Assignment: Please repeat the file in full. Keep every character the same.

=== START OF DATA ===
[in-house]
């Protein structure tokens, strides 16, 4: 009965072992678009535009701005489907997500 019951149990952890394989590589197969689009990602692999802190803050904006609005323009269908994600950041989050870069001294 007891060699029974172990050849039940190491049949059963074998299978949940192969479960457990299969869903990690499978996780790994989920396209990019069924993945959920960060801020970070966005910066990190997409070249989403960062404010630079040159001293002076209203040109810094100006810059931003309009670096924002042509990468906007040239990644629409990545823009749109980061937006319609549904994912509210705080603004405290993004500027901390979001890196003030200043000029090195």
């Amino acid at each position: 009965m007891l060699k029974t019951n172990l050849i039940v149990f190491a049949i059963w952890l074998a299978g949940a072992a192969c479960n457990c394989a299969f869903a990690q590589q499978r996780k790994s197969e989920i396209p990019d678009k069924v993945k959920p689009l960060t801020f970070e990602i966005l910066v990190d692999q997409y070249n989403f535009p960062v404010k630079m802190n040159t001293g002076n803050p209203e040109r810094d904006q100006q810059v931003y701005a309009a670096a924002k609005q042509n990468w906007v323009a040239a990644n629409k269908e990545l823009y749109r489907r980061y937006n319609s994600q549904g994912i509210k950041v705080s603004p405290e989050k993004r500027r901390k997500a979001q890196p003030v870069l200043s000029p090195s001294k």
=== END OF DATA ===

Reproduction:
[in-house]
């Protein structure tokens, strides 16, 4: 009965072992678009535009701005489907997500 019951149990952890394989590589197969689009990602692999802190803050904006609005323009269908994600950041989050870069001294 007891060699029974172990050849039940190491049949059963074998299978949940192969479960457990299969869903990690499978996780790994989920396209990019069924993945959920960060801020970070966005910066990190997409070249989403960062404010630079040159001293002076209203040109810094100006810059931003309009670096924002042509990468906007040239990644629409990545823009749109980061937006319609549904994912509210705080603004405290993004500027901390979001890196003030200043000029090195």
């Amino acid at each position: 009965m007891l060699k029974t019951n172990l050849i039940v149990f190491a049949i059963w952890l074998a299978g949940a072992a192969c479960n457990c394989a299969f869903a990690q590589q499978r996780k790994s197969e989920i396209p990019d678009k069924v993945k959920p689009l960060t801020f970070e990602i966005l910066v990190d692999q997409y070249n989403f535009p960062v404010k630079m802190n040159t001293g002076n803050p209203e040109r810094d904006q100006q810059v931003y701005a309009a670096a924002k609005q042509n990468w906007v323009a040239a990644n629409k269908e990545l823009y749109r489907r980061y937006n319609s994600q549904g994912i509210k950041v705080s603004p405290e989050k993004r500027r901390k997500a979001q890196p003030v870069l200043s000029p090195s001294k």